Modern cities generate a flood of data, and much of it is public. Transport companies know how their trains, buses and cars are travelling. Payment systems monitor the availability of parking spaces. CCTVs provide real-time video links. Environmental sensors track air and water quality.
There’s even big data on garbage: networked compactor bins use sensors to monitor waste levels and allow collection routes to be optimised.
Two years ago, Rob Kitchin, a professor at the National Institute of Regional and Spatial Analysis at Ireland’s Maynooth University launched a novel app, the Dublin Dashboard. This publishes sensor-readings about the city, providing citizens, public sector workers and companies with real-time information, time-series indicator data and interactive maps about all aspects of Ireland’s capital. The data sets are compiled on an ongoing basis by the Irish Central Statistics Office and Eurostat.
Kitchin has built an easy to use interactive website featuring maps, graphs and apps. The data available covers a variety of areas, from transport, housing and planning to the environment, emergency services and health.
With a few clicks, Dubliners can check the tides, temperature, shipping, river levels, oxygen and pollution levels, ambient noise, road traffic, parking spaces – even available bike-shares. Camera feeds yield images. Maps break down city population by topics like gender and density.
“And all the data is open,” Kitchin says. “Everybody can go and build their own apps off this, or they can just look at it.”
Although the Dublin Dashboard obviously useful – and fun – there is a serious side too, translating into what Kitchin calls new forms of governance.
Cities around the world are demonstrating how it works. Atlanta has a purpose-built dashboard room, where city government meets weekly to assess metrics. Rio de Janeiro built an “urban operations centre” with data streams from 30 government agencies, to try to manage the potential chaos of the World Cup in 2014 and the Olympic Games happening there this year.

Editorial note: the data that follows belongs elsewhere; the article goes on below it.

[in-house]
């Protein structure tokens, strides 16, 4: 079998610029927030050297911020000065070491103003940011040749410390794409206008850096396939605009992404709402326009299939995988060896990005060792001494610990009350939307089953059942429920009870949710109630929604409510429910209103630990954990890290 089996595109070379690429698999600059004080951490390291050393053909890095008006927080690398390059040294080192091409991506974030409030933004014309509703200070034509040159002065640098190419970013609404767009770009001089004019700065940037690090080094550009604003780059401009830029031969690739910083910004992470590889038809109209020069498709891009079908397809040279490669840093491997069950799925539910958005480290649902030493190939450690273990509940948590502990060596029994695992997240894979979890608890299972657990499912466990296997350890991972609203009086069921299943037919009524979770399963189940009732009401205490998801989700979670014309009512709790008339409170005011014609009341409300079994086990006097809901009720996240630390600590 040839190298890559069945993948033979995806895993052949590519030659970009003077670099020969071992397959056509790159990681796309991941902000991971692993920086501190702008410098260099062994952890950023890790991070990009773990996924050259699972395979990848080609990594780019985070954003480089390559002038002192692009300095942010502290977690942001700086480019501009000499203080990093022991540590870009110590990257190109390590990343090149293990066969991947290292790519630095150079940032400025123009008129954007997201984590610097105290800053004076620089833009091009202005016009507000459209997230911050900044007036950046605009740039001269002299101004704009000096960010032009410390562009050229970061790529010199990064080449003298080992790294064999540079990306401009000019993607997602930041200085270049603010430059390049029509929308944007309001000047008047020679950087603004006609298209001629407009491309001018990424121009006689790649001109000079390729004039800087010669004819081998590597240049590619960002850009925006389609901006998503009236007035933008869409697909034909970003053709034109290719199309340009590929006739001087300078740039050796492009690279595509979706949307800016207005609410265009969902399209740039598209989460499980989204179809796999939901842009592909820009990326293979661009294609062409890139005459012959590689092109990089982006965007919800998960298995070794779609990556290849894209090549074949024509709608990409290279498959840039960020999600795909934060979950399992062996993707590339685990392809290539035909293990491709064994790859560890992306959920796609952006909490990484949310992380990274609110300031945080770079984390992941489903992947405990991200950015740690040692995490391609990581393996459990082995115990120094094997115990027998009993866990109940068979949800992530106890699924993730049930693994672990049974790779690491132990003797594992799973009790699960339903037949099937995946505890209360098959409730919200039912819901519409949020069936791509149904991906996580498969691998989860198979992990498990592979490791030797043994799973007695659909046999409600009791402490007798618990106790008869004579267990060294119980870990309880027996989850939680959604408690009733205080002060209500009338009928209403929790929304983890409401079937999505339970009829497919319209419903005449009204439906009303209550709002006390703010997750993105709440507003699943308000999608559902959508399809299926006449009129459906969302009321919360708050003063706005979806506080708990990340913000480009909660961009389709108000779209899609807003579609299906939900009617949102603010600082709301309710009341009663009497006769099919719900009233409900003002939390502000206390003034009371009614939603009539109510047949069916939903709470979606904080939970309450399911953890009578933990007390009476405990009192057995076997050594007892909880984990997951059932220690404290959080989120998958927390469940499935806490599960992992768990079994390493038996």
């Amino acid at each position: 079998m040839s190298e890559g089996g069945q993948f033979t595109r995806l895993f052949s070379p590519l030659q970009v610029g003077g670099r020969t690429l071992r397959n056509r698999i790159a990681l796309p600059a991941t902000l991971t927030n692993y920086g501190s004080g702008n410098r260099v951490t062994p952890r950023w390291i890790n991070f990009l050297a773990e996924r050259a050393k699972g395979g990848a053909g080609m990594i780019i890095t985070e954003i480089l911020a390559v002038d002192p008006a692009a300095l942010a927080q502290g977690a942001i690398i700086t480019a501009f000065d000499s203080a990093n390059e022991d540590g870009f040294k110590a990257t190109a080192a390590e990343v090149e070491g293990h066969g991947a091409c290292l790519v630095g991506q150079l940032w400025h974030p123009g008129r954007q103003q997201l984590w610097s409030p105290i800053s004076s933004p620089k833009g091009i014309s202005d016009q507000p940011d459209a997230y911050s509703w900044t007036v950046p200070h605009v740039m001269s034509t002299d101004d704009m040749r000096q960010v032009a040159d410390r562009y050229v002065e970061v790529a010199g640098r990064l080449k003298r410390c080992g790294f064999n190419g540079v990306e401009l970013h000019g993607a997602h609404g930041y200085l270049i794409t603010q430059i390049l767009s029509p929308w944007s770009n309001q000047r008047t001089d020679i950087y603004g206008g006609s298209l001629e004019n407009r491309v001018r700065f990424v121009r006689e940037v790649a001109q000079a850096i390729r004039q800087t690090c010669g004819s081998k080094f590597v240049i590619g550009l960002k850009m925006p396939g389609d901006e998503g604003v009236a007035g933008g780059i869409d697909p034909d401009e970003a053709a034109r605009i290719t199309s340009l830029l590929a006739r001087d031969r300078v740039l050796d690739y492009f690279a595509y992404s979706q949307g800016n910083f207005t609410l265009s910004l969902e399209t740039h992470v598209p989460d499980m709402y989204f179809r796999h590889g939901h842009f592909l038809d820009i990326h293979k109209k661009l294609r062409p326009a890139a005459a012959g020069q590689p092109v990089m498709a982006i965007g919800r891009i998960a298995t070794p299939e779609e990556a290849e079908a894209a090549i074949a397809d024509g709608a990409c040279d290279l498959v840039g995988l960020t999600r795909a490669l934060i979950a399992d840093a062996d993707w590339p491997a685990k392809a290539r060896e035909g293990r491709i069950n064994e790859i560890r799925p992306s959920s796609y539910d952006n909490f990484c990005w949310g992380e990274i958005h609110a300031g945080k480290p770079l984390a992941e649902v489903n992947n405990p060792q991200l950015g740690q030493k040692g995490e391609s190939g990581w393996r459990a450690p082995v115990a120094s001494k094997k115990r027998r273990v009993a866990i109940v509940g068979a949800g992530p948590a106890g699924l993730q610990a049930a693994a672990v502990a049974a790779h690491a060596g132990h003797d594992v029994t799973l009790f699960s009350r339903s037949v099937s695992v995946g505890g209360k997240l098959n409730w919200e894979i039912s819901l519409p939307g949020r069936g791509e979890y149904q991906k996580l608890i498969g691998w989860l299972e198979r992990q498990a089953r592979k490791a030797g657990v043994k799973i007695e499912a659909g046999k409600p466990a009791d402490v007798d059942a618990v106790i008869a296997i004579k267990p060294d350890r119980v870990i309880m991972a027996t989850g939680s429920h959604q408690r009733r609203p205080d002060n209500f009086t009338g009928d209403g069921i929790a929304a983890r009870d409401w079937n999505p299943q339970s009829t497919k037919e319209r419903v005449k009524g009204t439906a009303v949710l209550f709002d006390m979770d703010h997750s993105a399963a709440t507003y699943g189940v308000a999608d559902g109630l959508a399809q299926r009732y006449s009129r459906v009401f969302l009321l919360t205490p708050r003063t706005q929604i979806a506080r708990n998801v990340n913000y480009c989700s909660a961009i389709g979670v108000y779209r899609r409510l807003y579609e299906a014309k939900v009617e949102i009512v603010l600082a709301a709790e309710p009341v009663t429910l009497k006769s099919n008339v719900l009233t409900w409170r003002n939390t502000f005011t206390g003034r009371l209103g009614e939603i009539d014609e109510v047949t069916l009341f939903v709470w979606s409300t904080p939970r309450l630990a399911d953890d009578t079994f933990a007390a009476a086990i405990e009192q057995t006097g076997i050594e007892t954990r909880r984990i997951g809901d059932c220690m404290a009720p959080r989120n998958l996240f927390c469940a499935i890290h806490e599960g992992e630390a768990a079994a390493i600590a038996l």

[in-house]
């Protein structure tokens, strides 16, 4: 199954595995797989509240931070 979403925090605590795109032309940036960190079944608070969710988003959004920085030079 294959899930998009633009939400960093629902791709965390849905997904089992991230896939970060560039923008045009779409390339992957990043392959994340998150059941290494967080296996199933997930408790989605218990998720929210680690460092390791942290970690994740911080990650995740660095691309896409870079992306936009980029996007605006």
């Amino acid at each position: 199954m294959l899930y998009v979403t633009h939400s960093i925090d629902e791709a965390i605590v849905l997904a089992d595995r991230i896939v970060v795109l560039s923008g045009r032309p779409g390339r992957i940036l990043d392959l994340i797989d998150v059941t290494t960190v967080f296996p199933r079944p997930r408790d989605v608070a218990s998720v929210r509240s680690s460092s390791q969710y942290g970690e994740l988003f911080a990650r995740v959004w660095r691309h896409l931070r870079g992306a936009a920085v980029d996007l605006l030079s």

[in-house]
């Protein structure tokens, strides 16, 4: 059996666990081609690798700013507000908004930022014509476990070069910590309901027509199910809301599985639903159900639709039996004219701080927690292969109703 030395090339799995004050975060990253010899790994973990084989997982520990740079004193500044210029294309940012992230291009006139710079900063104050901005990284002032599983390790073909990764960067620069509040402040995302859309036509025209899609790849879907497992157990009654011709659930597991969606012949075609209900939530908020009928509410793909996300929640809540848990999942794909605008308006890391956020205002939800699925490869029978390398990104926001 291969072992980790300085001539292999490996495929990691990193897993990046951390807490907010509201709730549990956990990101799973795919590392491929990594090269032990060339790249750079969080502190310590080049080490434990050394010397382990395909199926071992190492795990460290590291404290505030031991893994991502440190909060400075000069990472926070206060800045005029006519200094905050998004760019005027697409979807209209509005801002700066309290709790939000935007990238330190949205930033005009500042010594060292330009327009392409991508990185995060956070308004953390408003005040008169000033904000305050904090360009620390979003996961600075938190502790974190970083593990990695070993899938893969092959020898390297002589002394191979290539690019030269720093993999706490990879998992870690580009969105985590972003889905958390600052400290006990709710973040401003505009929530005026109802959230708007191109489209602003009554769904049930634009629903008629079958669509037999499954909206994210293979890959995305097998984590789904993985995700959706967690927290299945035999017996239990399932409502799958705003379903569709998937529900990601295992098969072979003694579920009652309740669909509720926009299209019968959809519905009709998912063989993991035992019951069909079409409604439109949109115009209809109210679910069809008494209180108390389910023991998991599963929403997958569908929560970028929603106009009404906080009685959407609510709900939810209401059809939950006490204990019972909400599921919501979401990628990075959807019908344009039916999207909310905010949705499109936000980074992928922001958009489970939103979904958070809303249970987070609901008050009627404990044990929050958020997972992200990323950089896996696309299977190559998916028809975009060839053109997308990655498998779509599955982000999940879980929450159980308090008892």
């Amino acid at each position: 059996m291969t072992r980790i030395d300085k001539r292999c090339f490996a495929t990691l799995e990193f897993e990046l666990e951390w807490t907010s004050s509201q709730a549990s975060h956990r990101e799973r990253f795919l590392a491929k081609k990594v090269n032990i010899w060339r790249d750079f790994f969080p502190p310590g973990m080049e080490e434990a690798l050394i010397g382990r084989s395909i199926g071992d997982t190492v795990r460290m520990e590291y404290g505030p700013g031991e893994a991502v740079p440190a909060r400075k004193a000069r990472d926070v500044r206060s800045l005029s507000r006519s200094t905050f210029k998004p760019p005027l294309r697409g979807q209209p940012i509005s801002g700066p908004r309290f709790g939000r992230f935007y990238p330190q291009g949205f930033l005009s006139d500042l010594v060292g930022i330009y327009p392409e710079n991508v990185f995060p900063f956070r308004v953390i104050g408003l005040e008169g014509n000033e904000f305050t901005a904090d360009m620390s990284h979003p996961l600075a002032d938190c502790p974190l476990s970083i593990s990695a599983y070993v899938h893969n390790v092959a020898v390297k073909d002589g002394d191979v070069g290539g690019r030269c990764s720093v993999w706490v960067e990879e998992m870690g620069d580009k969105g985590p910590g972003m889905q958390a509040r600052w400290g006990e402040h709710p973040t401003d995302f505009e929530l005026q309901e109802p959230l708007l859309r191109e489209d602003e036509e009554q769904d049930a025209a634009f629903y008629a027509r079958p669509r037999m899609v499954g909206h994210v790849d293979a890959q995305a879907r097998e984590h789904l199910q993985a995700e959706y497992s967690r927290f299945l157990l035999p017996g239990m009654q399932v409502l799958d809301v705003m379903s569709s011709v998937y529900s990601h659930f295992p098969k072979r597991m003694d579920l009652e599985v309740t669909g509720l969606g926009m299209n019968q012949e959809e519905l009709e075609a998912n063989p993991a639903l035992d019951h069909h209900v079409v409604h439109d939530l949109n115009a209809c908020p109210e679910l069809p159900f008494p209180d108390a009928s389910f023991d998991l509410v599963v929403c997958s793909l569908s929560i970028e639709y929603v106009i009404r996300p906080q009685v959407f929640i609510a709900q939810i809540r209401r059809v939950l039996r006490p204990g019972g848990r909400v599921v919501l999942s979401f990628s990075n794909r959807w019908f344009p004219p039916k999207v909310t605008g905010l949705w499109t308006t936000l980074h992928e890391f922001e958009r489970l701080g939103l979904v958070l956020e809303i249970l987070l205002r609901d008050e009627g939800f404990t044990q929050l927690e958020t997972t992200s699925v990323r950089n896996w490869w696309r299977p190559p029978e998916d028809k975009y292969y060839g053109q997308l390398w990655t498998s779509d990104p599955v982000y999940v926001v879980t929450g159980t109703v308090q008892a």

Many cities have litter bins with sensors to signal when they’re full – meaning the garbage trucks can plot more efficient pick-up routes.
Kitchin’s Big Data even helps with policing. Based on perfectly reasonable evidence – neighbourhood crime statistics, social media connections, for example – a person may seem statistically likely to commit a crime. With that information, the police or social workers can be pro-active and offer help or warnings.
The problem, says Kitchin, is that “you don’t have evidence that this person has committed a crime … but you’re already treating them as a criminal.”
Of course, this information torrent often can turn into a dangerous flood. It can lead managers, distracted by all the data, to focus on the wrong problems – what Kitchin calls “technological solutionism.” For instance, he says, with more data “you might be able to better manage homelessness, but you’re not going to stop people becoming homeless.”
The Big Data flood also poses privacy challenges. In January of this year, Kitchin published a new report on the issue. Entitled “Getting smarter about smart cities: Improving data privacy and data security”, it argues that the “haphazard” approach to the development of networked technologies for so-called “smart cities” cannot be allowed to continue without taking proper account of privacy challenges.
“Never before has so much information about people – their characteristics, their location and movements, and their activities – been generated. These data can be put to many good uses, but they also raise a number of issues with respect to data privacy, data protection, and data security,” the report says.
But the report also cautions against becoming “overly focused” on the negative concerns and harms lest they stifle innovation. While the concerns relating to smart cities are “significant”, we need to remain mindful of their potential benefits in producing “more efficient, productive, sustainable, resilient, transparent, fair and equitable cities”.
Kitchin recommends the establishment of advisory boards and governance and ethics committees to oversee such smart city projects. An emergency response team should also be appointed to tackle cybersecurity incidents, where data was hacked or compromised.
“I advocate a much more systematic approach that aims to gain the benefits smart-city technologies offer, whilst minimising the potential risks,” he says.
In coming years, Kitchin plans to extend the scope of the Dublin Dashboard project to include other data and information such as maps of social media.
This article was written by William Echikson